Becky is a student at Stoke on Trent Sixth Form College and spent a busy week with Cox Bank Publishing, with a packed diary!
My week spent at Cox Bank Publishing has been exciting, memorable and an invaluable experience. I’ve been lucky to have landed a week with so many meetings and events, especially because the weather has been lovely so escaping the office for an hour was well appreciated by Peter and myself, and I have met a broad range of interesting people with much to offer.
On Monday I was greeted at the Dudson Centre, Hanley, by a very welcoming group of VAST staff members who have been helpful and approachable all week. My day began by being introduced to the Cox bank Publishing office and I was happy to be given some time to read through recently received Sporting Stories for the website. That gave me a very good insight into the kinds of inspirational stories I would be hearing and reading about all week, such as Andy Baggaley’s which I enjoyed reading very much. This has given me a much greater appreciation for sport considering dance has been my only ever link to the sporting community, as I lack the appropriate strength and stamina to be any other kind of athlete. I was also enthused to read through the ‘comic strips’ a primary school class had contributed illustrating their first lessons learning to do gymnastics. Some took a bit of translation but the fabulous drawings bought their enthusiasm for learning to life, which was exceptionally rewarding to witness.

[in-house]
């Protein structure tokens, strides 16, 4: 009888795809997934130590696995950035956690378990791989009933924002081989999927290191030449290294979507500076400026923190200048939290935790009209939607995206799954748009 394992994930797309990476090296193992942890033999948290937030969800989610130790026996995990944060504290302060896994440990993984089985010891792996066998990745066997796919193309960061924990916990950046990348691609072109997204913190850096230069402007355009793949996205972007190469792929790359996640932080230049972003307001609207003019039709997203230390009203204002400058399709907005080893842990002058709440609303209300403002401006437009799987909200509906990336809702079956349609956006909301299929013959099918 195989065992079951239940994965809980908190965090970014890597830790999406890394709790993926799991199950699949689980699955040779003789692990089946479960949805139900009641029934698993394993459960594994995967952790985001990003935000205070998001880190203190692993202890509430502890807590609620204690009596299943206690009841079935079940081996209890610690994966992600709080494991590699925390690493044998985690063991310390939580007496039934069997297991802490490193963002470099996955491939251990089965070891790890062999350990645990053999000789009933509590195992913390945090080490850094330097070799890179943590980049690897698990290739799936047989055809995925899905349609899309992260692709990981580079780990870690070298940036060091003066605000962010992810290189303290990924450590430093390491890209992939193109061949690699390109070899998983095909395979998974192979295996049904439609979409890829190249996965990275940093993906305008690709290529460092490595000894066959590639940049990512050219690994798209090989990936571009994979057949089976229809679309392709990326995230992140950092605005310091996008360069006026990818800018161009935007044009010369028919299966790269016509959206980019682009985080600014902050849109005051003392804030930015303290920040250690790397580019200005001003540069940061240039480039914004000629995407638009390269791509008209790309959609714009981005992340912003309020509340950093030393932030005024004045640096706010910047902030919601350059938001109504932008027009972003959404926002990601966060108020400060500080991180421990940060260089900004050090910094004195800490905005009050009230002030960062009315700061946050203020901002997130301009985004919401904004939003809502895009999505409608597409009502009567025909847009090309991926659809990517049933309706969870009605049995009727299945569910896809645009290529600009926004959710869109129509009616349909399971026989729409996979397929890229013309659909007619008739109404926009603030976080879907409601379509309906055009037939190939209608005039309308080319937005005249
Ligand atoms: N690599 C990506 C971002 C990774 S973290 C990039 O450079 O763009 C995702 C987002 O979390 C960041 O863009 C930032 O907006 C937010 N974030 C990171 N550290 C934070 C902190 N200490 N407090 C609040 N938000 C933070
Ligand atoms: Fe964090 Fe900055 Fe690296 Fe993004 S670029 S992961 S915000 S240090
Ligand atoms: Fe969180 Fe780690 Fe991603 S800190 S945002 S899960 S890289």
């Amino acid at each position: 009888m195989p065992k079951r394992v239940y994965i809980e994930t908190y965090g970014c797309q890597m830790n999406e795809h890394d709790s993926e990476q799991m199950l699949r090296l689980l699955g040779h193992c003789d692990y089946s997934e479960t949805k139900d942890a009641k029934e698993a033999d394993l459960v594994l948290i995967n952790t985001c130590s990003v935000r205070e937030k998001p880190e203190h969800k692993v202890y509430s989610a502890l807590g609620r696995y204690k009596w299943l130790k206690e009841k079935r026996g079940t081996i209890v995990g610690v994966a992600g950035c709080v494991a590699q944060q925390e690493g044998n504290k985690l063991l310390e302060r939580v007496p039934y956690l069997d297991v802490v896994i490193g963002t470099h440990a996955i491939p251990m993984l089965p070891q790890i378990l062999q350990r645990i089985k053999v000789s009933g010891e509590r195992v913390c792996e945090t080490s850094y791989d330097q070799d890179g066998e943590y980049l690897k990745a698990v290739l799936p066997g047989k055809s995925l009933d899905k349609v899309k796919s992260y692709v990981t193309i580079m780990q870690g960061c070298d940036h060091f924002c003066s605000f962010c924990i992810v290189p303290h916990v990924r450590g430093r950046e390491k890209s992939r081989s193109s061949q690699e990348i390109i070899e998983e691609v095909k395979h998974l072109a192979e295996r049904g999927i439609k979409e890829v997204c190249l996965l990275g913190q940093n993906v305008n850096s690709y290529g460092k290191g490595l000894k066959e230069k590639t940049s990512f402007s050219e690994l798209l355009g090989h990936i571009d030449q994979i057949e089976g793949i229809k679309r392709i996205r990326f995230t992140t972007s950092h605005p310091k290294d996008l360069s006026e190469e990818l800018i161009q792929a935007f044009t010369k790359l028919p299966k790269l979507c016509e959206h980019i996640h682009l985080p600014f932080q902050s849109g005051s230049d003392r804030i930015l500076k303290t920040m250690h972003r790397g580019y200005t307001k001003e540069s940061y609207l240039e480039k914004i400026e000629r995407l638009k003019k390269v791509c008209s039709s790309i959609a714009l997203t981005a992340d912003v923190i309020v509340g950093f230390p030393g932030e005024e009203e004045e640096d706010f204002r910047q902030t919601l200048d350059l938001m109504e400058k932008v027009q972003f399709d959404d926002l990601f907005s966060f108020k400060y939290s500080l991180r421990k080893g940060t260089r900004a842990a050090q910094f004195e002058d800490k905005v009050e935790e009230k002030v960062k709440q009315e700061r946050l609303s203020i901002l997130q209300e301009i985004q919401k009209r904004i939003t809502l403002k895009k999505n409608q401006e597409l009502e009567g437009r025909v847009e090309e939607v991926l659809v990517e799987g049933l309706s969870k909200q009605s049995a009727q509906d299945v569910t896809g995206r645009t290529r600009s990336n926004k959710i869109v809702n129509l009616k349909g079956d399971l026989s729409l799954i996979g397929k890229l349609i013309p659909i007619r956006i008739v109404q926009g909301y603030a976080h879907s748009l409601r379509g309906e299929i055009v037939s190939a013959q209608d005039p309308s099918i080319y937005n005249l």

Throughout the rest of the week we have been busy darting round to various meetings with people from the council, to primary schools, to local artists to a group of teenagers completing their National Citizenship volunteering qualification. One of the most memorable experiences, however, was the visit to the Karvan, a colourfully decorated caravan on the edge of the city. See more about the Karvan here.